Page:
Hot weather certainly is one of the highlights of every summer and it often leads to a lot of people giving their advices on how to cool off during summer and escape even just a couple of degrees. We all know that it becomes a pretty difficult task when it involves being outside, maybe hiking, or climbing, or cycling, away from fans, AC and refrigerators.
We already talked about how to hike in hot weather and we also gave some tips on how to bike in hot weather. But what about hot weather camping? What are the tricks to camp in hot weather? Is there a some hot weather camping gear you shouldn’t miss on?
Here’s a guide to hot weather camping and all the tips you may need to survive the summer.
Shade and ventilation are more important than temperature
When it comes to hot weather, many people think that the only thing that counts is the actual temperature, when it’s not really like that.
For example, humidity plays a very big deal when it comes to increasing or cooling off the temperature of a place.
So the first thing you should worry about is to keep your tent dry and away from humid places. So, for example, avoid planting your tent next to rivers, lakes or any other source of water and choose drier places.
Also, make sure it is sheltered and out of the way indeed, but don’t overdo it. Air streams and a breezes will help you to keep your tent ventilated and blow humidity away. In case something is a bit wet, they will help to dry it out and in general they will help to lower the temperature.
Indeed, remember that human body sweats to cool down its temperature and resist hot weather conditions. Humidity won’t help the body to sweat it out and it will also make it more difficult for the air to dry it and cool it. That’s why ventilation and dry conditions are so important when camping.
Of course, shade is another vital factor. As much as many of us use their tent just to sleep at night and possibly wake up early in the morning to do all sorts of activities, planting a tent in a ventilated and dry, yet sunny spot is not a good idea either.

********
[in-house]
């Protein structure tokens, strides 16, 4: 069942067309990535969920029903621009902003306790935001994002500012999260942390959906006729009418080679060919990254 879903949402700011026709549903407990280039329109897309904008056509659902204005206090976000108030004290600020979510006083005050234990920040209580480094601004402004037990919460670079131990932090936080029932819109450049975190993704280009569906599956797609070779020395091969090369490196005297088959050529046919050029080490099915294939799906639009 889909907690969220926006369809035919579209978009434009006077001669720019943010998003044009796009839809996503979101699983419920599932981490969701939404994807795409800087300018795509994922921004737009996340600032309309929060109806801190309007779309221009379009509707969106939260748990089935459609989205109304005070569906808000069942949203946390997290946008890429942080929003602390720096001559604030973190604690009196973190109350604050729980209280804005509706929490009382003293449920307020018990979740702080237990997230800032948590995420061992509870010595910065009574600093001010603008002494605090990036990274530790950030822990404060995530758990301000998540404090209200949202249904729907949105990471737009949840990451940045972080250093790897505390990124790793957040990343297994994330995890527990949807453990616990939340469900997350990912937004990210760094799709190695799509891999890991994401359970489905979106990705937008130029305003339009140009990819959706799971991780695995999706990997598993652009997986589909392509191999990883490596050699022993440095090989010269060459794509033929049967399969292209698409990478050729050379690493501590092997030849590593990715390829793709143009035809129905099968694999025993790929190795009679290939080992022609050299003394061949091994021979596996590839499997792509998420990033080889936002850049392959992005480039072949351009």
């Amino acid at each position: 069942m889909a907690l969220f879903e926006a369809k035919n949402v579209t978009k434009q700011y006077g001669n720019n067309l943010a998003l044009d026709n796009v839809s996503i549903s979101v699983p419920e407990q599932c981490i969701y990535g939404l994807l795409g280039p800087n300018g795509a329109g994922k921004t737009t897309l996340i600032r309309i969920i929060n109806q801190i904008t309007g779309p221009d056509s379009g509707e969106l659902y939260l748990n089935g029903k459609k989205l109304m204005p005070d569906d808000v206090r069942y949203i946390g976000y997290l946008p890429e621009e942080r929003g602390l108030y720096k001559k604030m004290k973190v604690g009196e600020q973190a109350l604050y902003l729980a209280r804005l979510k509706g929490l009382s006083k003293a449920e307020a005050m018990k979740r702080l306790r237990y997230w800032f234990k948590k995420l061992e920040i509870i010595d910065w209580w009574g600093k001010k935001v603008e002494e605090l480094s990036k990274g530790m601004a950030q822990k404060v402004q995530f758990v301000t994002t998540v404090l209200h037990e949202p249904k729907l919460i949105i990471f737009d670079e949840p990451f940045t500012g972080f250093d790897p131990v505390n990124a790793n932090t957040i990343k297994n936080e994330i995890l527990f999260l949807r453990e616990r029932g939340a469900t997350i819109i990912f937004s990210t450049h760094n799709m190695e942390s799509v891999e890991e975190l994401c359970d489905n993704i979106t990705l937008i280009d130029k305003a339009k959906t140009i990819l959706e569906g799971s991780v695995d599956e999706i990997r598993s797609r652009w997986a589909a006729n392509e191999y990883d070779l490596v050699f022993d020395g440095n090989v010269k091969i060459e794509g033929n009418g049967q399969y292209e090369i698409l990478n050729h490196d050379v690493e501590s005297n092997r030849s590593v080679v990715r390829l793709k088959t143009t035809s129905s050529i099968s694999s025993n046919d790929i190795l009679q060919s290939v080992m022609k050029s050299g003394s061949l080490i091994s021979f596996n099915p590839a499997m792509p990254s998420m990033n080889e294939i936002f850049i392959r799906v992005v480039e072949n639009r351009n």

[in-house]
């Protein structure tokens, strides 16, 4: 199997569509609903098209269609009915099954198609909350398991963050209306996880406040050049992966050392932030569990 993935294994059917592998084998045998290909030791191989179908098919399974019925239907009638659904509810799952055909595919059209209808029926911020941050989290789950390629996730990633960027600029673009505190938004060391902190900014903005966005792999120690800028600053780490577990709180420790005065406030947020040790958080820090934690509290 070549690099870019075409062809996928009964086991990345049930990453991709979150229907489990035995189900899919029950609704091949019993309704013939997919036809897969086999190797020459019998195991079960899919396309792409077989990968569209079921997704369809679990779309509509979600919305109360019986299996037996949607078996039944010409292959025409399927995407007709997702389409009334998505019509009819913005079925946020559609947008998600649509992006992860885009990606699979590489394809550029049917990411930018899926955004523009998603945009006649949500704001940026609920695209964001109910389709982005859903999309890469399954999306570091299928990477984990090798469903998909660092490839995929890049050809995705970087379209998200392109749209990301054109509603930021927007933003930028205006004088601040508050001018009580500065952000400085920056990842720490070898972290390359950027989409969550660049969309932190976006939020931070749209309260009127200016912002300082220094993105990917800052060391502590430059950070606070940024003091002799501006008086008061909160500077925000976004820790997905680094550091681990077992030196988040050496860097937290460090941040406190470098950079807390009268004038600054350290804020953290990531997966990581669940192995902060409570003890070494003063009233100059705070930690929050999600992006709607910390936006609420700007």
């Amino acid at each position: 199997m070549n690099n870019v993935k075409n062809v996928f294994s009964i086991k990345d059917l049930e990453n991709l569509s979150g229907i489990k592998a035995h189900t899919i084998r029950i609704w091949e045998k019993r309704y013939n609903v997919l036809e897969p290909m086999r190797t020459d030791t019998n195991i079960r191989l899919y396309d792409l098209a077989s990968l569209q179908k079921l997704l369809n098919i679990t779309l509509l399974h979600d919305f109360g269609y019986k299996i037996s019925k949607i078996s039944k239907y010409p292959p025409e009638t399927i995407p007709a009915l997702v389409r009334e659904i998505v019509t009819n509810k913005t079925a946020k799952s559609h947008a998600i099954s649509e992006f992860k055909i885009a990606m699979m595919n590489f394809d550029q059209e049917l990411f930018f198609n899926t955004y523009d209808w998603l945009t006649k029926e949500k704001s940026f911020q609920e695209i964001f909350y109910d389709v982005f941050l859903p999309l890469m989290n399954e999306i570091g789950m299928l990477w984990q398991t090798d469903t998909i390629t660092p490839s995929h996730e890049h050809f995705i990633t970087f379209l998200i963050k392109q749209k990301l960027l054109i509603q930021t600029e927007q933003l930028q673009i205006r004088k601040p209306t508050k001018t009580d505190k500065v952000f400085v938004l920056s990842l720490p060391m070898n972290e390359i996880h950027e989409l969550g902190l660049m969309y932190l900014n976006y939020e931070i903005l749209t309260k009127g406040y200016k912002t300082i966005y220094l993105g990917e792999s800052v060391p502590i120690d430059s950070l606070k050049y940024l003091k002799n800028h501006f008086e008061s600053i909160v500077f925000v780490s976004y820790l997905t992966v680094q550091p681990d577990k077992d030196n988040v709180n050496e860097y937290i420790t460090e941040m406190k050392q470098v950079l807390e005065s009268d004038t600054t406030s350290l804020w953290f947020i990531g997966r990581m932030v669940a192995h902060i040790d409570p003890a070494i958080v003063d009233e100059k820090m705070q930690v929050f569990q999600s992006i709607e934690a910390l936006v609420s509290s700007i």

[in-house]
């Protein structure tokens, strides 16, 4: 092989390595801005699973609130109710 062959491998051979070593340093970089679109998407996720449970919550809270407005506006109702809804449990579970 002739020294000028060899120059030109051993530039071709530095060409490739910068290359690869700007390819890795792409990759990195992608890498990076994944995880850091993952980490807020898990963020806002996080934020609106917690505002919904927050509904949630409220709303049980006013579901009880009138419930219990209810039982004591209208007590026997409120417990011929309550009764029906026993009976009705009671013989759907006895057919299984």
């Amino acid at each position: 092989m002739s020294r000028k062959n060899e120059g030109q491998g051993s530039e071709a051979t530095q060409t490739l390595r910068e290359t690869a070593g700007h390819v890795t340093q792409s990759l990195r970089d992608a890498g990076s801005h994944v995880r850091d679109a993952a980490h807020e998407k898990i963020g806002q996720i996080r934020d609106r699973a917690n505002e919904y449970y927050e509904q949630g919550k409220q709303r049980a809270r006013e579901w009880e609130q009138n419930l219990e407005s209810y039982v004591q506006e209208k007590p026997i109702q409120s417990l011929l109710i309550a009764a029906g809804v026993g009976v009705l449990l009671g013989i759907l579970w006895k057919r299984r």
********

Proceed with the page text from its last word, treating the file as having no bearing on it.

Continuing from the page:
First of all, your camping gear is going to suffer from it: regardless ventilation, under the sun your tent will become like a greenhouse, increasing the inside temperature drastically and deteriorating your gear.
This also means to come back to a hotter place at night, as everything inside the tent will have a higher temperature and will take longer to cool down.
It also means no rest days spent relaxing and properly recovering from fatigue and exercise with some extra hours of sleep or idleness: the heat generated by the sun shining on your shelter will wake you up and force you to leave the interior. In general, heated air is not good for your health, especially in the very first hours of the morning and when you are still asleep. It will dehydrate you and won’t help your body in carrying out its normal functions.
Keep hydrated and eat properly
As every other activity carried out in hot weather, it is vital that you keep hydrated and that you eat healthy in order to help the body to resist extreme weather conditions. Indeed, you have to keep in mind that water and fluids dissipation won’t happen only while hiking, biking, climbing or whichever other activity, but also while resting.
This means taking extra care in every moment of the day: always shield from sun as much as you can, bring a watch with you and keep track of time so you can avoid the hottest hours, drink before you are thirsty and also drink lots of water during the evening, so you can stock up for the next day too and, of course, don't stay under the sun if you can...especially when it’s your tent we are talking about!